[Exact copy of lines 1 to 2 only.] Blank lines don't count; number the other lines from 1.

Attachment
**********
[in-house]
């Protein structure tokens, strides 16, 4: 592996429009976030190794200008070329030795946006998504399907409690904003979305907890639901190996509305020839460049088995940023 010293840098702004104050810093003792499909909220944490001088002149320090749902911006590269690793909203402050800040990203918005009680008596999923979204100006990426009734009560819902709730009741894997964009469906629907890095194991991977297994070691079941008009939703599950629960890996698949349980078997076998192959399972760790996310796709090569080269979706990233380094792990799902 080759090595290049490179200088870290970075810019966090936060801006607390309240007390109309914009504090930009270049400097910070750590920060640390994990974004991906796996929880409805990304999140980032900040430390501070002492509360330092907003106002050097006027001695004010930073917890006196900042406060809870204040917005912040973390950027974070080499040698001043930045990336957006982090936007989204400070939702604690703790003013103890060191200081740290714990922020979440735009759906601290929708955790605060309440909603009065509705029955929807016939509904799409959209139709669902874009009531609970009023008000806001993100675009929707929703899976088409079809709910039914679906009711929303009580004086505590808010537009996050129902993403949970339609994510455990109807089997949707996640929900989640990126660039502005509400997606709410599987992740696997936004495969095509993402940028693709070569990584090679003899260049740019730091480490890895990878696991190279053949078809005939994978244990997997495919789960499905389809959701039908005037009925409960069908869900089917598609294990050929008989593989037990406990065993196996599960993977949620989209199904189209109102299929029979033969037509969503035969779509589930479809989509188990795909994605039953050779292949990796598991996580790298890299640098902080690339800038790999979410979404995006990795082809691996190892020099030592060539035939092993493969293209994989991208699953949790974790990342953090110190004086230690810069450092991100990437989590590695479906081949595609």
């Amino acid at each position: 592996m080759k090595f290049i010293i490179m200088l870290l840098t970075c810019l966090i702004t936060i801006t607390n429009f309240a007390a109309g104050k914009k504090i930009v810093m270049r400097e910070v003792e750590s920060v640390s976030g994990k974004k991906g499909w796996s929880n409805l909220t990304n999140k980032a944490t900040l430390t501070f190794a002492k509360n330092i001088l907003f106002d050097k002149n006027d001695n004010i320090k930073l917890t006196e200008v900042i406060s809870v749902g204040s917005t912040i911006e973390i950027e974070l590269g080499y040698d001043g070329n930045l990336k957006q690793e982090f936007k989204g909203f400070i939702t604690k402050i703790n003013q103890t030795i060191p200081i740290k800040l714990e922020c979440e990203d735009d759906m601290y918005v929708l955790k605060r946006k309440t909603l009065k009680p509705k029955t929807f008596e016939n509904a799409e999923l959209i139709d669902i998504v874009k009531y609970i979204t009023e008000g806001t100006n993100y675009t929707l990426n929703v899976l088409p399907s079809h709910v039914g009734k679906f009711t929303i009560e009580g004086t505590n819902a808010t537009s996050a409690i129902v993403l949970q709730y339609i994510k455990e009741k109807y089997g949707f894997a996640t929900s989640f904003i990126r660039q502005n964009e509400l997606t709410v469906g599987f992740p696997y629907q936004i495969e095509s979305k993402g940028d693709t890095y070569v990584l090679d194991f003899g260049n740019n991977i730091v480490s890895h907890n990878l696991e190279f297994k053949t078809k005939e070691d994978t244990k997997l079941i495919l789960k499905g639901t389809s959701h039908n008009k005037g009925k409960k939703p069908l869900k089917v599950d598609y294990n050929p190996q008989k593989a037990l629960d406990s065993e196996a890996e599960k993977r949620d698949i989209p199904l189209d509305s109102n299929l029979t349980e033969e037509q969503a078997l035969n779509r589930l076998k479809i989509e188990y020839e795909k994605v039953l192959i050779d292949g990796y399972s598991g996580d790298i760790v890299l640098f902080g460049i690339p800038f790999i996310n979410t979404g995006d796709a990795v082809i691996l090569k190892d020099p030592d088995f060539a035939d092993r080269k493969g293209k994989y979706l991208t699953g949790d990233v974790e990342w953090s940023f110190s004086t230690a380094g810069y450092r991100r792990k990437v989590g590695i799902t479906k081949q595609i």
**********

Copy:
[in-house]
């Protein structure tokens, strides 16, 4: 592996429009976030190794200008070329030795946006998504399907409690904003979305907890639901190996509305020839460049088995940023 010293840098702004104050810093003792499909909220944490001088002149320090749902911006590269690793909203402050800040990203918005009680008596999923979204100006990426009734009560819902709730009741894997964009469906629907890095194991991977297994070691079941008009939703599950629960890996698949349980078997076998192959399972760790996310796709090569080269979706990233380094792990799902 080759090595290049490179200088870290970075810019966090936060801006607390309240007390109309914009504090930009270049400097910070750590920060640390994990974004991906796996929880409805990304999140980032900040430390501070002492509360330092907003106002050097006027001695004010930073917890006196900042406060809870204040917005912040973390950027974070080499040698001043930045990336957006982090936007989204400070939702604690703790003013103890060191200081740290714990922020979440735009759906601290929708955790605060309440909603009065509705029955929807016939509904799409959209139709669902874009009531609970009023008000806001993100675009929707929703899976088409079809709910039914679906009711929303009580004086505590808010537009996050129902993403949970339609994510455990109807089997949707996640929900989640990126660039502005509400997606709410599987992740696997936004495969095509993402940028693709070569990584090679003899260049740019730091480490890895990878696991190279053949078809005939994978244990997997495919789960499905389809959701039908005037009925409960069908869900089917598609294990050929008989593989037990406990065993196996599960993977949620989209199904189209109102299929029979033969037509969503035969779509589930479809989509188990795909994605039953050779292949990796598991996580790298890299640098902080690339800038790999979410979404995006990795082809691996190892020099030592060539035939092993493969293209994989991208699953949790974790990342953090110190004086230690810069450092991100990437989590590695479906081949595609």